The Importance of Gary Sanchez

(Matt Burton/MiLB.com)

The Yankees traded away more than just everyone’s favorite prospect when they agreed to send Jesus Montero to the Mariners for Michael Pineda last week, they also traded away their only impact bat at the upper levels of the minors. Jorge Vazquez has the gaudy stats, but he isn’t exactly young and there are plenty of reasons to be skeptical about his ability to contribute in the bigs. Austin Romine is a quality prospect, but more for his well-rounded game than pure offense. Brandon Laird can hit, but not like Montero.

With no impact bat on the horizon and a lineup that isn’t getting any younger, Gary Sanchez has suddenly became a very important cog in the Yankees’ machine. Despite being just 19 years old and with fewer than 600 pro plate appearances to his credit, he’s the best offensive prospect in the system with Montero on the way out, a right-handed bat offering power and patience worthy of the $3M signing bonus the team gave him in 2009. He’s not as polished as Montero was at that age, but their offensive upside is comparable.

“Sanchez has a purer swing and more patience at the plate than Jesus Montero, to whom he’s often compared,” said Baseball America in the subscriber-only write-up of their top ten Yankees prospects list. “Sanchez has similar raw power, too, and scouts project him as a plus hitter in terms of both average and pop.”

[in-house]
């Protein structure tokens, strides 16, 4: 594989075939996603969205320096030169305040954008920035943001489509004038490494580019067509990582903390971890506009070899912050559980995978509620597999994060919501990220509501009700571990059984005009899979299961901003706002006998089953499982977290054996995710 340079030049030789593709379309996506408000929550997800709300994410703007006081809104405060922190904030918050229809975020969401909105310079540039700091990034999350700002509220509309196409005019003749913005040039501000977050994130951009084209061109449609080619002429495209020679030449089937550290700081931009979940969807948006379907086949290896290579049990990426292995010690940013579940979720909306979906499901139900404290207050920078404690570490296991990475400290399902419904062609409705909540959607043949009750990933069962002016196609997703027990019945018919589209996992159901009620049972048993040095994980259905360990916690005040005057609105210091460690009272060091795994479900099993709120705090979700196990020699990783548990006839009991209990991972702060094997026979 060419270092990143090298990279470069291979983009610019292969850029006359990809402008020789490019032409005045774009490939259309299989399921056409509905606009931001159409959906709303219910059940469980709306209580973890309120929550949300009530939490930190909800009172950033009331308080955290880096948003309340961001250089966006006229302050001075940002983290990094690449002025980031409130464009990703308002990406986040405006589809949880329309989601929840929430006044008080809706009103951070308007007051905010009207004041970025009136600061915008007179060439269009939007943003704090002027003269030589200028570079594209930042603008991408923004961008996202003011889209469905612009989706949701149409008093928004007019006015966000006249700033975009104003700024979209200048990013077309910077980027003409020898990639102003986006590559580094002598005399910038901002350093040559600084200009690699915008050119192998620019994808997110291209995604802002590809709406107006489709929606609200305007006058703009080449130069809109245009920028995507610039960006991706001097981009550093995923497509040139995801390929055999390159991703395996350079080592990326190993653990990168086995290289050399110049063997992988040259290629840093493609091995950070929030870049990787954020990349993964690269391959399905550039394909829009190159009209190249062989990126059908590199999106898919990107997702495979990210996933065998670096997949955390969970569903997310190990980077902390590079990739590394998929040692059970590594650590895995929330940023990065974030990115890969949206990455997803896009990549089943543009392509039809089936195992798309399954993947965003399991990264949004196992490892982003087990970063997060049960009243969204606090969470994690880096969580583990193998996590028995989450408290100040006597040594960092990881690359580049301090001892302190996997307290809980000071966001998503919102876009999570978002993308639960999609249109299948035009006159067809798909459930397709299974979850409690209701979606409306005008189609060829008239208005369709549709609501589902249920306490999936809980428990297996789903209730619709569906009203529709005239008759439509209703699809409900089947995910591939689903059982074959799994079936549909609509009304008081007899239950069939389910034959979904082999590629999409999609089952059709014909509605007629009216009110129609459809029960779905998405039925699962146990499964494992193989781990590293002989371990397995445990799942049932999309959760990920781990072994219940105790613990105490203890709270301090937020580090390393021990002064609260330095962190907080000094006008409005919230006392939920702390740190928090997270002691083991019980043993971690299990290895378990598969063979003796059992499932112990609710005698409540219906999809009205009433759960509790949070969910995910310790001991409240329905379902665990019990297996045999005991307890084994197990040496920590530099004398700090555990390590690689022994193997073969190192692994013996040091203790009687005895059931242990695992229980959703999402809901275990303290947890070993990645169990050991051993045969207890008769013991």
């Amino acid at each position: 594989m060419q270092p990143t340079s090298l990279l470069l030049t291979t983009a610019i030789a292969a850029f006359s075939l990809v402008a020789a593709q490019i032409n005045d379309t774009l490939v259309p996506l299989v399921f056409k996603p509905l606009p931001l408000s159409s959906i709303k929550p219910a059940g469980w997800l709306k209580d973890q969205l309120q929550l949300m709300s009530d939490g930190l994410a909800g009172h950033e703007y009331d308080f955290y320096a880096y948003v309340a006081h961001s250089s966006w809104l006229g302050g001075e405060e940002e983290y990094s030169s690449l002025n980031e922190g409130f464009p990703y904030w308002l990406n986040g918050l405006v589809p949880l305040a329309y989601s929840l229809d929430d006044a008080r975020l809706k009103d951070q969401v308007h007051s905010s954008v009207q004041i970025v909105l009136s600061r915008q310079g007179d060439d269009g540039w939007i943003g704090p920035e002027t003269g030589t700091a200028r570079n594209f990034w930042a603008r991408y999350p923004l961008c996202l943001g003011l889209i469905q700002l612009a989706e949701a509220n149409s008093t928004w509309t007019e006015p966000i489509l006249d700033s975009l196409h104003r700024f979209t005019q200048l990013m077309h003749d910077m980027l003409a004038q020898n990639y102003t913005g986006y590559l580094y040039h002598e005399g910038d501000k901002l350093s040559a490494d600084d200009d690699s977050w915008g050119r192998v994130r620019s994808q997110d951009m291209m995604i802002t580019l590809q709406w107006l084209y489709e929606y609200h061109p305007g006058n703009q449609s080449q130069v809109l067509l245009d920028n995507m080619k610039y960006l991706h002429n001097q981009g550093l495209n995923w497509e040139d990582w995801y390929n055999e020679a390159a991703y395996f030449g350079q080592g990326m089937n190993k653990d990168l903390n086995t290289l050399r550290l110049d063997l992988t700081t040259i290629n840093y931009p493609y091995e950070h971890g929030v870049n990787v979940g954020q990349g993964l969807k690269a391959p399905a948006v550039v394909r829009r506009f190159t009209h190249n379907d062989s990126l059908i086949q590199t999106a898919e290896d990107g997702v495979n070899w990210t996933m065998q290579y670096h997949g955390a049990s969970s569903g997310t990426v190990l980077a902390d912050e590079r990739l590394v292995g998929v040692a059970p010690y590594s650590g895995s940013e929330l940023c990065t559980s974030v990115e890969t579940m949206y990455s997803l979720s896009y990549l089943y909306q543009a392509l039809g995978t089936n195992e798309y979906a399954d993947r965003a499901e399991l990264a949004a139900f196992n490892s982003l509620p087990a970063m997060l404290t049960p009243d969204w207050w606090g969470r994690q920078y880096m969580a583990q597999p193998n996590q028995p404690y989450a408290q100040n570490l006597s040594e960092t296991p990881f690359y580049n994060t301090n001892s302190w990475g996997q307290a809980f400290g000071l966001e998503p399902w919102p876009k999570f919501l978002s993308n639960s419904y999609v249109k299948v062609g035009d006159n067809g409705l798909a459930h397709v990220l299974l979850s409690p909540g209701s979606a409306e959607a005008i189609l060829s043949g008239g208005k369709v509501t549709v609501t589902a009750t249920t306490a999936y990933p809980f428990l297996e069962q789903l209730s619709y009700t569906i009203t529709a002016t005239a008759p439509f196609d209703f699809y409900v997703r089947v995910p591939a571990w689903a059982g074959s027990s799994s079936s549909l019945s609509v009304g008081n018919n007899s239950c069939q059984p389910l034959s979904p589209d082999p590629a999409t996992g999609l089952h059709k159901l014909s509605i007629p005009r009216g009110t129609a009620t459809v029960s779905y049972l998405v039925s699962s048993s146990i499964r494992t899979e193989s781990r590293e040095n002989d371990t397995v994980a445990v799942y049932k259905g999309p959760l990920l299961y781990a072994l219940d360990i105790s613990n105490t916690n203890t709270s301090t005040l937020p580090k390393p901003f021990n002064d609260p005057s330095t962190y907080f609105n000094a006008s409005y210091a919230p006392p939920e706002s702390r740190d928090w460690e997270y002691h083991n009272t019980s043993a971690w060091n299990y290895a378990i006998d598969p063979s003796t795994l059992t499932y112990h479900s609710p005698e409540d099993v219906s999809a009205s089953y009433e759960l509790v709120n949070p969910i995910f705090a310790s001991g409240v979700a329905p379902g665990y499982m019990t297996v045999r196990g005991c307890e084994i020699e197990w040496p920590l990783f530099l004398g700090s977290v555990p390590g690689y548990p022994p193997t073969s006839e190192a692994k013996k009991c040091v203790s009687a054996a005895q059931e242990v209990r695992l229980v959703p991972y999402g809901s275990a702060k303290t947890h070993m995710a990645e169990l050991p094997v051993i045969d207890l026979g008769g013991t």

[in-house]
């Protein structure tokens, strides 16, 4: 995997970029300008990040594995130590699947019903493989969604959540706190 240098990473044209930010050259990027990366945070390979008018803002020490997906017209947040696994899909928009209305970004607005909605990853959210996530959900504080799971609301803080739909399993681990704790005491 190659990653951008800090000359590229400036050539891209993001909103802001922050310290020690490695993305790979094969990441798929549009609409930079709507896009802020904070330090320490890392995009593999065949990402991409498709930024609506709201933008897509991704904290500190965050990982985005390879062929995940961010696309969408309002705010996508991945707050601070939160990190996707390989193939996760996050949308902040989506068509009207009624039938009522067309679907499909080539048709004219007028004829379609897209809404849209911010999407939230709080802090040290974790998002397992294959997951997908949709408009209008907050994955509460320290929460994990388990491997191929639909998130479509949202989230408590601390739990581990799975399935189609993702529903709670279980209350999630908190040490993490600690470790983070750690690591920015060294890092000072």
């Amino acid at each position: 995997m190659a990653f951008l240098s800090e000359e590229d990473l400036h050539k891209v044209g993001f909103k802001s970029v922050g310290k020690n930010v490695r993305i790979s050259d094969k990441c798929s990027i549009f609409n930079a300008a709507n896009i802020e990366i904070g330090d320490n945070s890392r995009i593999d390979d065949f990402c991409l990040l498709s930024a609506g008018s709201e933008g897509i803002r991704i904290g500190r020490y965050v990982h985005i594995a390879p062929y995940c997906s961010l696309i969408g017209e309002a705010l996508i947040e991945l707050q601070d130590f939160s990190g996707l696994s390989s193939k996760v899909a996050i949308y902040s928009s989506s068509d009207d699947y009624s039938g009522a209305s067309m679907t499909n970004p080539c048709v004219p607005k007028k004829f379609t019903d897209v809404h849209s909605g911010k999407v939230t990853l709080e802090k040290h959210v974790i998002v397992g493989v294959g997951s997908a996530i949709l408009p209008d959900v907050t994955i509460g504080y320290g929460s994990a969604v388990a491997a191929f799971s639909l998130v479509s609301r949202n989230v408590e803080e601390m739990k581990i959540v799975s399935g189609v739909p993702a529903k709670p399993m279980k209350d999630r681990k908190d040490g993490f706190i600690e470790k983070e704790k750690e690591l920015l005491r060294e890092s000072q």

That raw power was on full display in 2011, as Sanchez clubbed 17 homers in 343 plate appearances for Low-A Charleston. That matched Montero’s homer output at the same age and level in 2008, just in 226 fewer plate appearances. Sanchez also produced a .229 ISO in 2011, which is better than Montero’s best single-season power showing (.228 ISO in 2010). That said, it’s important to keep in mind that the reason Sanchez had such a relatively low number of plate appearances is because he was sent to Extended Spring Training for two weeks for disciplinary reasons before missing the final three weeks of the season with a sprained thumb.

As brilliant as his hitting tools are, Montero has never been one to draw many walks or post gaudy OBPs. Both he and Sanchez drew 36 walks in the minors this season, but the latter came to the plate 120 fewer times. Sanchez’s 10.4% walk rate this year was better than Montero’s best single-season walk rate (9.1% in 2010) by a not small margin. At the same time, Sanchez also struck out in 27.1% of his plate appearances this year, which is Chato territory. Montero’s worst strikeout rate came this year and was just 21.1%. Like I said, the hitting tools are similar, but Jesus was much more polished at the same age.